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Picturing history: Michael Arthur farm, home site

Published: Wednesday, May 29 2013 5:00 a.m. MDT

Though not well-known, the site of the Michael Arthur farm in Clay County, Mo., is significant in Latter-day Saint history.  (Kenneth Mays,) Though not well-known, the site of the Michael Arthur farm in Clay County, Mo., is significant in Latter-day Saint history. (Kenneth Mays,)

Though not well-known, the site of the Michael Arthur farm in Clay County, Mo., is significant in Latter-day Saint history. Arthur was not a member of The Church of Jesus Christ of Latter-day Saints, but was friendly to Mormons during a period of great opposition and animosity. At that time, such an individual was referred to as a Jack Mormon. According to Max H. Parkin, it was on the Arthur farm that the following events occurred: Arthur assisted a number of the displaced Saints; he hired members of the church, including Lyman Wight and Wilford Woodruff, to build a two-story home for him; the Prophet Joseph Smith spent time and preached there; on July 3, 1834, the members of Zion's Camp were formally discharged there; the second stake of the church was organized there.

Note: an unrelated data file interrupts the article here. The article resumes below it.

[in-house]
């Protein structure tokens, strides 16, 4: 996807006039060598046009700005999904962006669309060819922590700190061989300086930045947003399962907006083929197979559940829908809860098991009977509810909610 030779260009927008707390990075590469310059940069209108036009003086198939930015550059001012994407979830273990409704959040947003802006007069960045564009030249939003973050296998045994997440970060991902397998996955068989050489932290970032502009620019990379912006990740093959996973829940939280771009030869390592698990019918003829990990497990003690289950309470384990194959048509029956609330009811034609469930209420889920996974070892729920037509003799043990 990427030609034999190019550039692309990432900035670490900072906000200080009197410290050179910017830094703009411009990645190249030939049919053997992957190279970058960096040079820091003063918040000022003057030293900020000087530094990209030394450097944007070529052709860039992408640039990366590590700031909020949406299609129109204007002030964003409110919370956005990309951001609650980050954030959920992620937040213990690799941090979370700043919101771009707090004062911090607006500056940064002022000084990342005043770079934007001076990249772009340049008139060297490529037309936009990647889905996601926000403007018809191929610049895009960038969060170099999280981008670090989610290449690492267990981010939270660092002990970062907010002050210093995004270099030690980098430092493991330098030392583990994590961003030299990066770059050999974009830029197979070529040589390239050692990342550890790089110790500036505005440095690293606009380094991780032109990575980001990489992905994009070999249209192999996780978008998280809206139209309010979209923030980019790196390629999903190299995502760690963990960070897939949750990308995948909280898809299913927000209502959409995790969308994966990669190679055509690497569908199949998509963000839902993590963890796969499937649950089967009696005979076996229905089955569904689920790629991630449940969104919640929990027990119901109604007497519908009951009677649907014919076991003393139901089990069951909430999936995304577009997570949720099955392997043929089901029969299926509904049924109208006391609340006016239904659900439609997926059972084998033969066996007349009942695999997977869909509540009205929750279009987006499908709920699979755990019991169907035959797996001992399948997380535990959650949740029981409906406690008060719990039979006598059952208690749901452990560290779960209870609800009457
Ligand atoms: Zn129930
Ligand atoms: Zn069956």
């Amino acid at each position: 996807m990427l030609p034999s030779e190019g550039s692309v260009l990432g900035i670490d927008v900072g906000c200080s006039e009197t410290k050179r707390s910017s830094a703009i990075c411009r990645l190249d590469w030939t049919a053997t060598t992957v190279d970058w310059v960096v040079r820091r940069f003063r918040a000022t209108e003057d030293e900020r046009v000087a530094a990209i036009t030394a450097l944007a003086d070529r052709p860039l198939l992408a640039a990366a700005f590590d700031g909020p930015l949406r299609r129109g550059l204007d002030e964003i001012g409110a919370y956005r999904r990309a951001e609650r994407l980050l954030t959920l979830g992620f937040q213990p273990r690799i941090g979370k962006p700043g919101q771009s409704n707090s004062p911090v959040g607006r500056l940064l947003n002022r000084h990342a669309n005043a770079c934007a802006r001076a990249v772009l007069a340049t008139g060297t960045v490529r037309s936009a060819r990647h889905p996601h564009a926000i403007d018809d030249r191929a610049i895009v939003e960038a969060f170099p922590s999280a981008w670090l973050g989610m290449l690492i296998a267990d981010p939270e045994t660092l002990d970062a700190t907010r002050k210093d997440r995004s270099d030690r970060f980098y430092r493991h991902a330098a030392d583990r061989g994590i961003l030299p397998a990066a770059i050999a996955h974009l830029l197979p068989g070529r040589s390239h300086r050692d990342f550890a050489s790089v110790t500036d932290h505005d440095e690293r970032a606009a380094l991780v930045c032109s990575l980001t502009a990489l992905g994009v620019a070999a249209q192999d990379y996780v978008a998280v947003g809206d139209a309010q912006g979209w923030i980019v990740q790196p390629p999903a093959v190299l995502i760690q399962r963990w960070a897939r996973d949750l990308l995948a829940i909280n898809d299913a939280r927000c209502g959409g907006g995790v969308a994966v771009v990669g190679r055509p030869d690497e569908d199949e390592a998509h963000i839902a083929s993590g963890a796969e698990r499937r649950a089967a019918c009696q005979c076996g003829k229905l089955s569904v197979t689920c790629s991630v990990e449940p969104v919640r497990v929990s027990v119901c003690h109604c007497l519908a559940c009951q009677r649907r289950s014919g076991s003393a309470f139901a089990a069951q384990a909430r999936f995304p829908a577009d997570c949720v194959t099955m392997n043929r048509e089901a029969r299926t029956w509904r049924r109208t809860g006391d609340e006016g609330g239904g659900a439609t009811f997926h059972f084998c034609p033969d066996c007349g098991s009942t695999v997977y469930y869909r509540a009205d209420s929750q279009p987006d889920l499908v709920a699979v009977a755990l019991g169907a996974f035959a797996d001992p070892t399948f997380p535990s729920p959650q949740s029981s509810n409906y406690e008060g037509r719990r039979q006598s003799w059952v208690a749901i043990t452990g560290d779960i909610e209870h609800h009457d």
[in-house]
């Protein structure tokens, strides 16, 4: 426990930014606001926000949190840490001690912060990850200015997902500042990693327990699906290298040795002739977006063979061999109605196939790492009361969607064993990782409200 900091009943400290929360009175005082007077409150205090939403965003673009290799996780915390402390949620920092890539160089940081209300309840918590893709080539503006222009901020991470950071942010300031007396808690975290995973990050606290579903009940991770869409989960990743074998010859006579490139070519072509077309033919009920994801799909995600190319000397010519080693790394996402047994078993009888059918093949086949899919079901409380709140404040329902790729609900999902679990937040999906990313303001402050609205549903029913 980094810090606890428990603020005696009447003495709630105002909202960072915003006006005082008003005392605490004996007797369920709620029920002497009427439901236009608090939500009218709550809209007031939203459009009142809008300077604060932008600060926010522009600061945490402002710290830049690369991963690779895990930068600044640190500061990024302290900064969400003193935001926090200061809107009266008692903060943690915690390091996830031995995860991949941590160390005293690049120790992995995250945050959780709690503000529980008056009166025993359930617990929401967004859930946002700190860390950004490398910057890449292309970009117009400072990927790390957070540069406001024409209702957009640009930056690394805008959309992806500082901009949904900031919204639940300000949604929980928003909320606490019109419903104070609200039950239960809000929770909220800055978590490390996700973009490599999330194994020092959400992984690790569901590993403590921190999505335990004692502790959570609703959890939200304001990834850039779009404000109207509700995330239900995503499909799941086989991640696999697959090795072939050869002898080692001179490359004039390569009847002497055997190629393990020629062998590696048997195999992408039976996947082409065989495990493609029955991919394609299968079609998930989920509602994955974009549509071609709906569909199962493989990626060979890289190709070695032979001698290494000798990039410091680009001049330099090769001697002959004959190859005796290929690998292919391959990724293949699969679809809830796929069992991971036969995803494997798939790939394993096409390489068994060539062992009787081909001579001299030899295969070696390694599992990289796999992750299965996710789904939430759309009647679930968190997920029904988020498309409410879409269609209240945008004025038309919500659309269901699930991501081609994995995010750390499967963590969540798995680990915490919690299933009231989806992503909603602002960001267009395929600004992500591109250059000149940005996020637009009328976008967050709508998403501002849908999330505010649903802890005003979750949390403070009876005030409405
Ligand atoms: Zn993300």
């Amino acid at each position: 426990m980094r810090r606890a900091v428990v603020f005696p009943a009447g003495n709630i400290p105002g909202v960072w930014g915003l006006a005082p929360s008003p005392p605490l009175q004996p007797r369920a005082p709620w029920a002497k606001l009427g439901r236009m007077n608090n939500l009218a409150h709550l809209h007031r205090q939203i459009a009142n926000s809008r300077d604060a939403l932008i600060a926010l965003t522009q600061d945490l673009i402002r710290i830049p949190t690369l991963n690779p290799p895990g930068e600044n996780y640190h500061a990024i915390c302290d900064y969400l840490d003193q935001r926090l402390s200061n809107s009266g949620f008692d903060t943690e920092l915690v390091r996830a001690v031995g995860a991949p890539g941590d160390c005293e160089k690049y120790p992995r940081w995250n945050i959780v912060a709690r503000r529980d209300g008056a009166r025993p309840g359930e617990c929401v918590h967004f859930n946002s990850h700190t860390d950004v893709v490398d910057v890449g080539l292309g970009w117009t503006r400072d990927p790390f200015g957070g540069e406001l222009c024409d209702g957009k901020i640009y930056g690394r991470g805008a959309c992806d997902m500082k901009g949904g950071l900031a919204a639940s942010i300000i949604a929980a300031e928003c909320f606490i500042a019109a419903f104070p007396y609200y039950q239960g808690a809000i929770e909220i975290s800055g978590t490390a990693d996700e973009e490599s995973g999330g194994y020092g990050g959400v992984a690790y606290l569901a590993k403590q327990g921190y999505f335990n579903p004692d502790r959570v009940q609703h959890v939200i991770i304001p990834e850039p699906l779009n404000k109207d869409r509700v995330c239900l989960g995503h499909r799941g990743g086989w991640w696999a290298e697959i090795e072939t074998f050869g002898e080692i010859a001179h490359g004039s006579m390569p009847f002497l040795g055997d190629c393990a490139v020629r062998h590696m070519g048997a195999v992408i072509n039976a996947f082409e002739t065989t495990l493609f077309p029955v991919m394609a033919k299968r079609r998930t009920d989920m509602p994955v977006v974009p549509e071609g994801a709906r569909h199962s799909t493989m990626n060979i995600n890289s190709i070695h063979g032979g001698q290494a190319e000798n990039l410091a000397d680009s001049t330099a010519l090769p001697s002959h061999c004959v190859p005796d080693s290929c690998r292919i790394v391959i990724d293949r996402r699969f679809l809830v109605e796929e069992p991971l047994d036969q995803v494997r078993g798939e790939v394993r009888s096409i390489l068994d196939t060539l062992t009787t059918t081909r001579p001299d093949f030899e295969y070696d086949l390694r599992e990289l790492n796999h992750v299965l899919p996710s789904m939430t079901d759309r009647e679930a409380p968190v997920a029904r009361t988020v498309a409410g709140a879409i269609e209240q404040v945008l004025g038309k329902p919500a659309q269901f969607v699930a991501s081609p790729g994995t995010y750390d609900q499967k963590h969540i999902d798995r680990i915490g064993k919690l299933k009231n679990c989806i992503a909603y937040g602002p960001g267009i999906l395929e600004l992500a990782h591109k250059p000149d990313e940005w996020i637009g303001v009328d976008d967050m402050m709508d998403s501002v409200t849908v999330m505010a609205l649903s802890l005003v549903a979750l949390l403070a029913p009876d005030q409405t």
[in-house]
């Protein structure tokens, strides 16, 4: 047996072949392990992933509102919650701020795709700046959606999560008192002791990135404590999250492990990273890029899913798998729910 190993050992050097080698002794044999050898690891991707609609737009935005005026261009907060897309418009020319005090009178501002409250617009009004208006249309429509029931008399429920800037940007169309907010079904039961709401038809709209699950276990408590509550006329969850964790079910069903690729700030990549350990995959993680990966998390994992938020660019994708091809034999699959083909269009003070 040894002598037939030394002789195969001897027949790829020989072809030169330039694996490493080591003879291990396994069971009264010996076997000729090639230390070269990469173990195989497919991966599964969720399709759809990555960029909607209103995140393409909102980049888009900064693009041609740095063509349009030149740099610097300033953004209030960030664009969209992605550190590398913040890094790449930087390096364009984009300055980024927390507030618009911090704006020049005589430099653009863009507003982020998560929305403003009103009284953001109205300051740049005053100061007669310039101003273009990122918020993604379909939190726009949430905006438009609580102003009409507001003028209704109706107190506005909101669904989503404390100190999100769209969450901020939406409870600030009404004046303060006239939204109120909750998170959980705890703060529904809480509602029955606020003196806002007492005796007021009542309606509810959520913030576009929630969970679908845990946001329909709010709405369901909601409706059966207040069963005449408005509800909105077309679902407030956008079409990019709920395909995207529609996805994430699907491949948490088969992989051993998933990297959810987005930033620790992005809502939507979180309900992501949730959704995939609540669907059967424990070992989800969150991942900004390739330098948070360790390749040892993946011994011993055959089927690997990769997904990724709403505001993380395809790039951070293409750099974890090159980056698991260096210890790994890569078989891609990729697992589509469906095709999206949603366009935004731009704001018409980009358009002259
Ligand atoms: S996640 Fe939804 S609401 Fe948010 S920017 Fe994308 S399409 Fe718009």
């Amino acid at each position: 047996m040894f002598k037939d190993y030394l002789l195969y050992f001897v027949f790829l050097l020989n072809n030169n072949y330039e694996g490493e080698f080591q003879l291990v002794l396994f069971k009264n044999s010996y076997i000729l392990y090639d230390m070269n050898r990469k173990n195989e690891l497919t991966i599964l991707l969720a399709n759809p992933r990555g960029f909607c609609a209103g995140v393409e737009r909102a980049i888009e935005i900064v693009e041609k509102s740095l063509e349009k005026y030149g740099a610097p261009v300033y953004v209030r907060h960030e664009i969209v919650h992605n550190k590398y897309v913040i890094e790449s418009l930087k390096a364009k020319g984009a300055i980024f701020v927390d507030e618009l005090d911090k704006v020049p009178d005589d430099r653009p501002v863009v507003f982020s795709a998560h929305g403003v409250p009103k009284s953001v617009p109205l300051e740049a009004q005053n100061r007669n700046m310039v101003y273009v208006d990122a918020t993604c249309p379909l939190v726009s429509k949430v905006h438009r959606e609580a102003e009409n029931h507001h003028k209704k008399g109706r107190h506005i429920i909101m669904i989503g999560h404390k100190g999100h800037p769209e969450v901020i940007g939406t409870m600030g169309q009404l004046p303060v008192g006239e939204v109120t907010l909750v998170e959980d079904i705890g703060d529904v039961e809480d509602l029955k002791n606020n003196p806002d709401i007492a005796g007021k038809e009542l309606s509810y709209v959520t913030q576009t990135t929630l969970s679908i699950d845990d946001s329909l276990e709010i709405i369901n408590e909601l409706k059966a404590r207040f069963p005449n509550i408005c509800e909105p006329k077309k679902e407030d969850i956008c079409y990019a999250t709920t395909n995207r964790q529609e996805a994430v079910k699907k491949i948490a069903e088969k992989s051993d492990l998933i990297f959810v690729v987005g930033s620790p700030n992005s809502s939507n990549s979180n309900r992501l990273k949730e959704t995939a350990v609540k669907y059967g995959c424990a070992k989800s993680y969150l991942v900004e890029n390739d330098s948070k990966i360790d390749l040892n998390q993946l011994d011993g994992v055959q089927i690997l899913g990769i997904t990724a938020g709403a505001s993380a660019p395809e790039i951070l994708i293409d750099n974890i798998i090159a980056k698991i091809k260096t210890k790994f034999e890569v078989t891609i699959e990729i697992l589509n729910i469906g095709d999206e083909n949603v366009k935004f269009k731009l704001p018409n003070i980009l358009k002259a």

A cemetery adjacent to the farm property has been purchased and a monument to the Eight Witnesses of the Book of Mormon has been erected there. The farm site is located about four miles from Liberty Jail.

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